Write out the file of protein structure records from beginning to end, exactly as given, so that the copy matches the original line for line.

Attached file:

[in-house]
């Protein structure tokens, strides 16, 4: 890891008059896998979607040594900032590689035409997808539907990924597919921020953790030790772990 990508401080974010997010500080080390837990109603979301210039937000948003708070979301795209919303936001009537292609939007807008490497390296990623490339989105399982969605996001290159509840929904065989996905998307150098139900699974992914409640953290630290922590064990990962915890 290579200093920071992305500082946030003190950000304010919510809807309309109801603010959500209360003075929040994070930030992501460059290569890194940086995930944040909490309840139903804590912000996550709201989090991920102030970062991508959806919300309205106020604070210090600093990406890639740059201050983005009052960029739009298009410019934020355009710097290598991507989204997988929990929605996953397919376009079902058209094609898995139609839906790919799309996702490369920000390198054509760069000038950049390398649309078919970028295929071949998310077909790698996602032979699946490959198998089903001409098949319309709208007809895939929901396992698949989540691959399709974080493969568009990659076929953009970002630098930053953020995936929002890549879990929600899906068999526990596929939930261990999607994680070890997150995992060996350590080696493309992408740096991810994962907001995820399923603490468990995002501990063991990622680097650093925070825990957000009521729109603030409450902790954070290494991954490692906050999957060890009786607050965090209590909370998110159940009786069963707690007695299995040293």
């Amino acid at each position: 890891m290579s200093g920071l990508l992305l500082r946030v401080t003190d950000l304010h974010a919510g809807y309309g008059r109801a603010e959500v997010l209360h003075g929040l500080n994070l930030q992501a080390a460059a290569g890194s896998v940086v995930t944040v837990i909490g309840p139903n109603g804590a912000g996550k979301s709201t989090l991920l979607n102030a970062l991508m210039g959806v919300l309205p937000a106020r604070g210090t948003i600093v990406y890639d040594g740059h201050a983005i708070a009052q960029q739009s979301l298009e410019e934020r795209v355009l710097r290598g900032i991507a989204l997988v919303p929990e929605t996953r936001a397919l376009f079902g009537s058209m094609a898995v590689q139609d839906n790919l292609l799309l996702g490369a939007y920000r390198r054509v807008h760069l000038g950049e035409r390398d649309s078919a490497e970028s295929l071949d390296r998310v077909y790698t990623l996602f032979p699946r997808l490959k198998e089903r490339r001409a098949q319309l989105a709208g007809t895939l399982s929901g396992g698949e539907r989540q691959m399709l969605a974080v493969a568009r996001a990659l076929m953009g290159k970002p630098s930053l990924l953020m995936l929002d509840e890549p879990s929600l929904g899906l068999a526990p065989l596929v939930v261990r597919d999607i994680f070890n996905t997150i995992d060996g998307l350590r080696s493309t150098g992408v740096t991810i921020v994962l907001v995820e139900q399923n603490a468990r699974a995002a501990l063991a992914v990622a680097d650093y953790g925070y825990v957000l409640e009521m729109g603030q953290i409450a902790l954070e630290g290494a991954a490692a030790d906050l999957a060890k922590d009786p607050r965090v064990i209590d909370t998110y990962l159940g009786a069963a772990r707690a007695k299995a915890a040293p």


[in-house]
């Protein structure tokens, strides 16, 4: 890891008059896998979607040594900032590689035409997808539907990924597919921020953790030790772990 990508401080974010997010500080080390837990109603979301210039937000948003708070979301795209919303936001009537292609939007807008490497390296990623490339989105399982969605996001290159509840929904065989996905998307150098139900699974992914409640953290630290922590064990990962915890 290579200093920071992305500082946030003190950000304010919510809807309309109801603010959500209360003075929040994070930030992501460059290569890194940086995930944040909490309840139903804590912000996550709201989090991920102030970062991508959806919300309205106020604070210090600093990406890639740059201050983005009052960029739009298009410019934020355009710097290598991507989204997988929990929605996953397919376009079902058209094609898995139609839906790919799309996702490369920000390198054509760069000038950049390398649309078919970028295929071949998310077909790698996602032979699946490959198998089903001409098949319309709208007809895939929901396992698949989540691959399709974080493969568009990659076929953009970002630098930053953020995936929002890549879990929600899906068999526990596929939930261990999607994680070890997150995992060996350590080696493309992408740096991810994962907001995820399923603490468990995002501990063991990622680097650093925070825990957000009521729109603030409450902790954070290494991954490692906050999957060890009786607050965090209590909370998110159940009786069963707690007695299995040293």
């Amino acid at each position: 890891m290579s200093g920071l990508l992305l500082r946030v401080t003190d950000l304010h974010a919510g809807y309309g008059r109801a603010e959500v997010l209360h003075g929040l500080n994070l930030q992501a080390a460059a290569g890194s896998v940086v995930t944040v837990i909490g309840p139903n109603g804590a912000g996550k979301s709201t989090l991920l979607n102030a970062l991508m210039g959806v919300l309205p937000a106020r604070g210090t948003i600093v990406y890639d040594g740059h201050a983005i708070a009052q960029q739009s979301l298009e410019e934020r795209v355009l710097r290598g900032i991507a989204l997988v919303p929990e929605t996953r936001a397919l376009f079902g009537s058209m094609a898995v590689q139609d839906n790919l292609l799309l996702g490369a939007y920000r390198r054509v807008h760069l000038g950049e035409r390398d649309s078919a490497e970028s295929l071949d390296r998310v077909y790698t990623l996602f032979p699946r997808l490959k198998e089903r490339r001409a098949q319309l989105a709208g007809t895939l399982s929901g396992g698949e539907r989540q691959m399709l969605a974080v493969a568009r996001a990659l076929m953009g290159k970002p630098s930053l990924l953020m995936l929002d509840e890549p879990s929600l929904g899906l068999a526990p065989l596929v939930v261990r597919d999607i994680f070890n996905t997150i995992d060996g998307l350590r080696s493309t150098g992408v740096t991810i921020v994962l907001v995820e139900q399923n603490a468990r699974a995002a501990l063991a992914v990622a680097d650093y953790g925070y825990v957000l409640e009521m729109g603030q953290i409450a902790l954070e630290g290494a991954a490692a030790d906050l999957a060890k922590d009786p607050r965090v064990i209590d909370t998110y990962l159940g009786a069963a772990r707690a007695k299995a915890a040293p």